When it comes to accepting a new job offer, money on the table appears to trump the prestige of a more senior job title, as new findings indicate what UK professionals most look for when job-seeking.
In a nationwide survey of British workers, job site CV Library asked 1,200 professionals which factors were most likely to determine whether they accepted a job offer or not.
Although two-thirds of respondents agreed a job title was important, they were unable to prioritise a more senior position over cold hard cash.
Biggest deal breakers for job-seeking professionals
- Salary (32 per cent)
- Daily responsibilities (27.4 per cent)
- The company (23.7 per cent)
- Location of the job (12.7 per cent)
- Job title (2.6 per cent)
- Added perks (1.5 per cent)
While salary took the most votes overall, a further breakdown of the findings uncovered subtle differences in the priorities of job-seeking Brits.
Money on the table was the most important factor for workers aged 35 to 44 years old, while the 45 to 54-year old bracket was most concerned with the company they would be working for.
The offer of workplace perks saw the greatest diversity in opinions. With just 1.5 per cent of all job seekers hunting additional benefits, over one in ten young workers aged 18 and under said it was the most important element.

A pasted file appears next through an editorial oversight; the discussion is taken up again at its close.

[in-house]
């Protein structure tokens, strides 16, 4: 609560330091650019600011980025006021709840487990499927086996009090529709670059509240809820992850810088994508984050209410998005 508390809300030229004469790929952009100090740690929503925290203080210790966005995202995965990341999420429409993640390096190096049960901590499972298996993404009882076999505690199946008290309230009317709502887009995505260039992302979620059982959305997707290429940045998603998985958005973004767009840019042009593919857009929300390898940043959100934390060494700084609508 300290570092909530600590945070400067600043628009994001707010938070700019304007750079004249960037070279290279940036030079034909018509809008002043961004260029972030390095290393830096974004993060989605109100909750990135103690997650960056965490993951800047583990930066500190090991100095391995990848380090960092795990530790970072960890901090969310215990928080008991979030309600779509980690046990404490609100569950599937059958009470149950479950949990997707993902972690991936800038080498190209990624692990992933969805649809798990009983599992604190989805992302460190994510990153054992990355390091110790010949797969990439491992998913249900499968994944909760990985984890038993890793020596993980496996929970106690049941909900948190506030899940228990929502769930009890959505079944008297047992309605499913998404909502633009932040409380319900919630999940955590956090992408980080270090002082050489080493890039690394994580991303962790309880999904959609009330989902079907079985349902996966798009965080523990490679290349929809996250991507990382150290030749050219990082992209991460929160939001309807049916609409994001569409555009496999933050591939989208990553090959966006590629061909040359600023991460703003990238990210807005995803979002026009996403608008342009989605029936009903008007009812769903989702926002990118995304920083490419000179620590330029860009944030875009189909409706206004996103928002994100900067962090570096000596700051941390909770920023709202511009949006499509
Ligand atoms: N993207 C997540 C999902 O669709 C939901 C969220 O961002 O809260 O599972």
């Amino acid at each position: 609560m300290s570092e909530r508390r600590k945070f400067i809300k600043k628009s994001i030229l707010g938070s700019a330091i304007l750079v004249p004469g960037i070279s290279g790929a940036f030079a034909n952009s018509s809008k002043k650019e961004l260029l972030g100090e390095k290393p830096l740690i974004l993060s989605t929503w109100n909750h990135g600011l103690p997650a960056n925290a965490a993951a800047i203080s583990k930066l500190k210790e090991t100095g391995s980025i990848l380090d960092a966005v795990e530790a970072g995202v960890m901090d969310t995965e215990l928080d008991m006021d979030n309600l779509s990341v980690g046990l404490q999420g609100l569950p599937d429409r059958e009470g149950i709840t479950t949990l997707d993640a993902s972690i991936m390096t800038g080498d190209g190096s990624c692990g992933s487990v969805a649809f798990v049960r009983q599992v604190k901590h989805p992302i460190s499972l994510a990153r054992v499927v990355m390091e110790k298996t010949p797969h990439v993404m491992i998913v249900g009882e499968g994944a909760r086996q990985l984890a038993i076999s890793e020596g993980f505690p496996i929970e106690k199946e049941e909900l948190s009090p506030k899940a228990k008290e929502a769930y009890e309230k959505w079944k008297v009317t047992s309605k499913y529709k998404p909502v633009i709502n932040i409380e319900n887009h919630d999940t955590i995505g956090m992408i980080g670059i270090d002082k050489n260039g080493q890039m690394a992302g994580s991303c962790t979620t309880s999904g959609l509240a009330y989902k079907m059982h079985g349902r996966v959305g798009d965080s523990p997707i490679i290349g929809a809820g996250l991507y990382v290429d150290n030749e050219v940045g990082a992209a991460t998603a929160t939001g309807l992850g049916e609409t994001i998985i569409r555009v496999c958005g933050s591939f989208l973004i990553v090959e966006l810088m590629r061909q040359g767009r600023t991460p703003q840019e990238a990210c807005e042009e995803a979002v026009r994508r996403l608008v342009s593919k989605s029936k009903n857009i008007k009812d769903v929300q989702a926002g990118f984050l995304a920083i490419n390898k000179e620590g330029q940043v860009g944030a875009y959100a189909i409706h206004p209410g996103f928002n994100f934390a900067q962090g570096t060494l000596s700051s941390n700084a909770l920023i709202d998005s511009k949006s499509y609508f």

Commenting on the research, CV Library founder Lee Biggins said the prestige of a strong job title was not always enough to attract or retain staff as a business owner.
“We all have different priorities in the workplace and a promotion isn’t always one of them,” Biggins said.
“Money continues to be a key driver for workers and can often be a deciding factor in whether to move jobs or not. What’s more, the actual job in question is extremely important and you do actually have to like what you’re doing.”
He added: “It’s important to talk through priorities with employees and potential candidates – both in terms of financials and their own development.”
Further research revealed workers were more likely to wait for a promotion at their current role than seek a higher position at a new job.
Some 85.1 per cent of UK workers expected to receive a promotion at “random” points of their employment, strong performance permitting, while a third stay in a company for over five years without a promotion.
Over a third of job-seekers would be more likely to accept an offer if it contained “manager” in the title, rising to 54.8 per cent amongst 18-24 year olds.
Biggins added: “It’s clear that many workers in the UK are happy to move forward in their employment without a promotion and this isn’t necessarily a bad thing.
“Working hard doesn’t always have to result in a change in your job title, but as long as they’re being rewarding for their hard work in other ways, such as pay rises, extra perks or more holiday days, then that’s the most important factor.”
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